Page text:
Antenatal and Postnatal Depression and Anxiety


Antenatal Depression and Anxiety

Many people are aware of postnatal depression (PND) but it's less commonly known that you can experience depression during pregnancy as well. It’s a time when everyone expects you to be ‘glowing’, yet if you’re down in the dumps every other day, feel more stressed and anxious than you do happy, you could be suffering from perinatal depression (also known as antenatal depression). It’s important to remember you are not alone, with one in ten woman suffering with the condition at some point during their pregnancy.

Antenatal anxiety is even more prevalent than depression. You can read about some of the feelings associated with anxiety here.

Postnatal depression and Anxiety

It's natural to feel emotional and overwhelmed after experiencing childbirth and becoming a parent. The 'baby blues' is a brief period of feeling emotional and tearful around three to 10 days after giving birth, which affects many new mothers. Although having the baby blues may be distressing, it's important to be aware that it doesn't last long – usually only a few days – and is generally quite manageable.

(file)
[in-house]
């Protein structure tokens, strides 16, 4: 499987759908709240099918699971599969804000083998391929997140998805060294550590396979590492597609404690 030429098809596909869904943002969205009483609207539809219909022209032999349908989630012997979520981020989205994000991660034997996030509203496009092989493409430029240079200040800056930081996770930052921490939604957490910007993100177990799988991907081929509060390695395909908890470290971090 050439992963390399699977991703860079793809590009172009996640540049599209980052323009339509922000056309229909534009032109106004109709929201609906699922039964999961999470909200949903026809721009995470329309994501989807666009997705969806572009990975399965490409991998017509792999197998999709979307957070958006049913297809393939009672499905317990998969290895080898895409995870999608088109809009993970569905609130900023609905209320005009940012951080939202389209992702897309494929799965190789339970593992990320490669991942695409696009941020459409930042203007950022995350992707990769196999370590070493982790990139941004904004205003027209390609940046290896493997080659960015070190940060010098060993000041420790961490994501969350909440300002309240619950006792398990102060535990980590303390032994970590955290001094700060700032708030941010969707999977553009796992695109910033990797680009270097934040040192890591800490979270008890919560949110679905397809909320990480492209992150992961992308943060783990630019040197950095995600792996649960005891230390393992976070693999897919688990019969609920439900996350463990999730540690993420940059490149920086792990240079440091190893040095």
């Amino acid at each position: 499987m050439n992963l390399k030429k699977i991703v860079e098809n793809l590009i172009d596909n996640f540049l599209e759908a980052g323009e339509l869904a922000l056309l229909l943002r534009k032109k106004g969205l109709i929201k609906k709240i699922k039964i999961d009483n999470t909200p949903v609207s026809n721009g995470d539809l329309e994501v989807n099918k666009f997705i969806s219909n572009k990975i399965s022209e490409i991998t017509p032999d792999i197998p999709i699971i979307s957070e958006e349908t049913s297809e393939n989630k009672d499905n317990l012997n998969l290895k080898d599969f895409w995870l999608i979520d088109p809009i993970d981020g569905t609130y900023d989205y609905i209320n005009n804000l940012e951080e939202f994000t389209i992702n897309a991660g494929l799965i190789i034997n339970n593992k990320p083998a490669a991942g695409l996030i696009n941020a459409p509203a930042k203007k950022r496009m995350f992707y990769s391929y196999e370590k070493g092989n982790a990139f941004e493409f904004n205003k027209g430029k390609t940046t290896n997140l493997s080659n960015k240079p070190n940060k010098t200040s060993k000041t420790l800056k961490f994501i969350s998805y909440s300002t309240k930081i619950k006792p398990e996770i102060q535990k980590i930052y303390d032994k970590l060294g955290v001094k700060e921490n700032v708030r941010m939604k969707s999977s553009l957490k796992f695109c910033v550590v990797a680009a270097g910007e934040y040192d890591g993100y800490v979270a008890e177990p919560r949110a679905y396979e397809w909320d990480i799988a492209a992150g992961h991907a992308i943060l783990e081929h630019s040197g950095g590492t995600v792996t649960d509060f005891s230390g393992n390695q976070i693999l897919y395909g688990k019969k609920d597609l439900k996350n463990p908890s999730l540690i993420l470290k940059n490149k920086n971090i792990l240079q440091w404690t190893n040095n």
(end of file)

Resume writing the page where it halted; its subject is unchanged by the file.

However, some new mothers develop a much deeper and longer depression known as postnatal depression (PND). It usually develops within six weeks of giving birth. It might come on gradually or it might appear all of a sudden. You might find yourself with any combinations of the following feelings: sad, low, tearful, worthless, hopeless, tired, unable to cope, irritable, angry, guilty, indifferent to your partner, hostile or indifferent towards your baby.

You might also notice that you're finding it hard to concentrate, or having trouble sleeping, or a reduced appetite, or low sex drive, or having suicidal thoughts.

Postnatal Anxiety can overlap lots of these feelings, and can often be more common than PND. Our Psychologists can help you determine the difference.

Postnatal depression and postnatal anxiety are also a significant issue for men and should not be ignored.

Getting Help

If you'd like to speak to a professional psychologist about your depression, please call us on (02) 4947 2412 or send us a message. It is best to get a referral from your GP before making an appointment so that you will be able to claim the Medicare rebate.